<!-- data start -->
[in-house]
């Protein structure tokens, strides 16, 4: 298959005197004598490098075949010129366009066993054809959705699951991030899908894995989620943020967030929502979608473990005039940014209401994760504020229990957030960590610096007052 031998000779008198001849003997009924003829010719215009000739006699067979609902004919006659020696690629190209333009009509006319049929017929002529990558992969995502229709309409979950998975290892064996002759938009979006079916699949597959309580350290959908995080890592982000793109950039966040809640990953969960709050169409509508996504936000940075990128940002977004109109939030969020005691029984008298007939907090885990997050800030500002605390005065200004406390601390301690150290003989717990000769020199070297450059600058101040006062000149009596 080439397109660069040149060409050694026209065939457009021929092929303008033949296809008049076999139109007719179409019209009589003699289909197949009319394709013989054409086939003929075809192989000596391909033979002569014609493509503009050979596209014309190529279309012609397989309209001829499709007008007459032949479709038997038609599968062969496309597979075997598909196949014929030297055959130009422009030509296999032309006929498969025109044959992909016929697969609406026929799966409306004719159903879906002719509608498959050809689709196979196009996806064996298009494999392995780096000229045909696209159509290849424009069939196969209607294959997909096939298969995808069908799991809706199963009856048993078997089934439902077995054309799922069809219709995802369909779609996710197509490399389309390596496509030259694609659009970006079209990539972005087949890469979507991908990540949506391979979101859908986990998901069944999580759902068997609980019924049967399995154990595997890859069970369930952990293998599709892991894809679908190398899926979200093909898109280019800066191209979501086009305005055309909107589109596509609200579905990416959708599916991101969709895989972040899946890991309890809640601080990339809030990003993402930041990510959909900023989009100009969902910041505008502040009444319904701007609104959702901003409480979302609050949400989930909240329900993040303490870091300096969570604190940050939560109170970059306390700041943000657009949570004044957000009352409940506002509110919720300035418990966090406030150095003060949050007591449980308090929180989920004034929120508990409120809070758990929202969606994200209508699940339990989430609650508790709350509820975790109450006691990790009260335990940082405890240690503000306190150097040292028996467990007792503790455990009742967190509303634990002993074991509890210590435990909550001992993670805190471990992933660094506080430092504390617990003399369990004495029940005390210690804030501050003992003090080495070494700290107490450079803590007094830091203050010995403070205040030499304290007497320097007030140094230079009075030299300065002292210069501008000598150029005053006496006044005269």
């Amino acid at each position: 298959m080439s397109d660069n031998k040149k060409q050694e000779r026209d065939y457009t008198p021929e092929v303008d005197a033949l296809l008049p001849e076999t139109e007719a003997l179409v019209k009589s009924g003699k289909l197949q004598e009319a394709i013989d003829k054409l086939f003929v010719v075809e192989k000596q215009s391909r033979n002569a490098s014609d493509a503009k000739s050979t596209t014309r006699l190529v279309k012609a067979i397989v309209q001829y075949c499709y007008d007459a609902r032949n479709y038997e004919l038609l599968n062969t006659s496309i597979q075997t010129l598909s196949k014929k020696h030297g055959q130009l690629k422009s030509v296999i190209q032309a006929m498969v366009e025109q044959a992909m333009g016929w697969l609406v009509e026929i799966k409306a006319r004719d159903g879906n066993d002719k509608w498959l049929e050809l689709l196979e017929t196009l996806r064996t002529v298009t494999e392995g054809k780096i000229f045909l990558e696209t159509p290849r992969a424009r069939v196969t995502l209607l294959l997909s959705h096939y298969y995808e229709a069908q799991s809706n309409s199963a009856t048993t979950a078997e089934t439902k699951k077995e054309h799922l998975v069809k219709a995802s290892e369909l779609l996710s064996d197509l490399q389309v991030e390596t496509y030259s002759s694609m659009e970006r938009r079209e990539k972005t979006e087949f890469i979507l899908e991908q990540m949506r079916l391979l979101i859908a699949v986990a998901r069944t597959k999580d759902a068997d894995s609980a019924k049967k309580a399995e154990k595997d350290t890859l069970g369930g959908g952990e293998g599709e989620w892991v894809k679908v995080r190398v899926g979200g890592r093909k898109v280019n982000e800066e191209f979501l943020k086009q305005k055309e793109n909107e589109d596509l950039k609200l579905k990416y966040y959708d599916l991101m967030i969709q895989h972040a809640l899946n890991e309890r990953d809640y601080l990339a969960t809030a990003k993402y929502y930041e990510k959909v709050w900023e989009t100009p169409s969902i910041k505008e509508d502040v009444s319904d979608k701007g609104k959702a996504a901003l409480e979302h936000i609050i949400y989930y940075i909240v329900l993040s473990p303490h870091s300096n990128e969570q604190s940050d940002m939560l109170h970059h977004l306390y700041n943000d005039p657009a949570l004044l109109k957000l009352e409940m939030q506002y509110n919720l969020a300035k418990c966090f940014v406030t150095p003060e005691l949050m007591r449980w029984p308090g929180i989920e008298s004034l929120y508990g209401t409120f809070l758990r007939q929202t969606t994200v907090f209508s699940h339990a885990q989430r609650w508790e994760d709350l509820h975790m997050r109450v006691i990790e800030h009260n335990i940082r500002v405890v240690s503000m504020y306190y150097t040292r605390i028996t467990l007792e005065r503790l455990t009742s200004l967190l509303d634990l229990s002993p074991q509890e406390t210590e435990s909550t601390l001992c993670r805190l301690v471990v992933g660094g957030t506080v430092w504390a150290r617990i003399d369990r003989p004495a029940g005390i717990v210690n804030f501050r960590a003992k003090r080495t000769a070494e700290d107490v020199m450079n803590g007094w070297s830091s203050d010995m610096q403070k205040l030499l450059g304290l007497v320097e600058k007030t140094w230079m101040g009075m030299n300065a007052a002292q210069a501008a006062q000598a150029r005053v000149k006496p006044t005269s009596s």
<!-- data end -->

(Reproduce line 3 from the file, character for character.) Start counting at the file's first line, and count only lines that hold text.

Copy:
């Amino acid at each position: 298959m080439s397109d660069n031998k040149k060409q050694e000779r026209d065939y457009t008198p021929e092929v303008d005197a033949l296809l008049p001849e076999t139109e007719a003997l179409v019209k009589s009924g003699k289909l197949q004598e009319a394709i013989d003829k054409l086939f003929v010719v075809e192989k000596q215009s391909r033979n002569a490098s014609d493509a503009k000739s050979t596209t014309r006699l190529v279309k012609a067979i397989v309209q001829y075949c499709y007008d007459a609902r032949n479709y038997e004919l038609l599968n062969t006659s496309i597979q075997t010129l598909s196949k014929k020696h030297g055959q130009l690629k422009s030509v296999i190209q032309a006929m498969v366009e025109q044959a992909m333009g016929w697969l609406v009509e026929i799966k409306a006319r004719d159903g879906n066993d002719k509608w498959l049929e050809l689709l196979e017929t196009l996806r064996t002529v298009t494999e392995g054809k780096i000229f045909l990558e696209t159509p290849r992969a424009r069939v196969t995502l209607l294959l997909s959705h096939y298969y995808e229709a069908q799991s809706n309409s199963a009856t048993t979950a078997e089934t439902k699951k077995e054309h799922l998975v069809k219709a995802s290892e369909l779609l996710s064996d197509l490399q389309v991030e390596t496509y030259s002759s694609m659009e970006r938009r079209e990539k972005t979006e087949f890469i979507l899908e991908q990540m949506r079916l391979l979101i859908a699949v986990a998901r069944t597959k999580d759902a068997d894995s609980a019924k049967k309580a399995e154990k595997d350290t890859l069970g369930g959908g952990e293998g599709e989620w892991v894809k679908v995080r190398v899926g979200g890592r093909k898109v280019n982000e800066e191209f979501l943020k086009q305005k055309e793109n909107e589109d596509l950039k609200l579905k990416y966040y959708d599916l991101m967030i969709q895989h972040a809640l899946n890991e309890r990953d809640y601080l990339a969960t809030a990003k993402y929502y930041e990510k959909v709050w900023e989009t100009p169409s969902i910041k505008e509508d502040v009444s319904d979608k701007g609104k959702a996504a901003l409480e979302h936000i609050i949400y989930y940075i909240v329900l993040s473990p303490h870091s300096n990128e969570q604190s940050d940002m939560l109170h970059h977004l306390y700041n943000d005039p657009a949570l004044l109109k957000l009352e409940m939030q506002y509110n919720l969020a300035k418990c966090f940014v406030t150095p003060e005691l949050m007591r449980w029984p308090g929180i989920e008298s004034l929120y508990g209401t409120f809070l758990r007939q929202t969606t994200v907090f209508s699940h339990a885990q989430r609650w508790e994760d709350l509820h975790m997050r109450v006691i990790e800030h009260n335990i940082r500002v405890v240690s503000m504020y306190y150097t040292r605390i028996t467990l007792e005065r503790l455990t009742s200004l967190l509303d634990l229990s002993p074991q509890e406390t210590e435990s909550t601390l001992c993670r805190l301690v471990v992933g660094g957030t506080v430092w504390a150290r617990i003399d369990r003989p004495a029940g005390i717990v210690n804030f501050r960590a003992k003090r080495t000769a070494e700290d107490v020199m450079n803590g007094w070297s830091s203050d010995m610096q403070k205040l030499l450059g304290l007497v320097e600058k007030t140094w230079m101040g009075m030299n300065a007052a002292q210069a501008a006062q000598a150029r005053v000149k006496p006044t005269s009596s």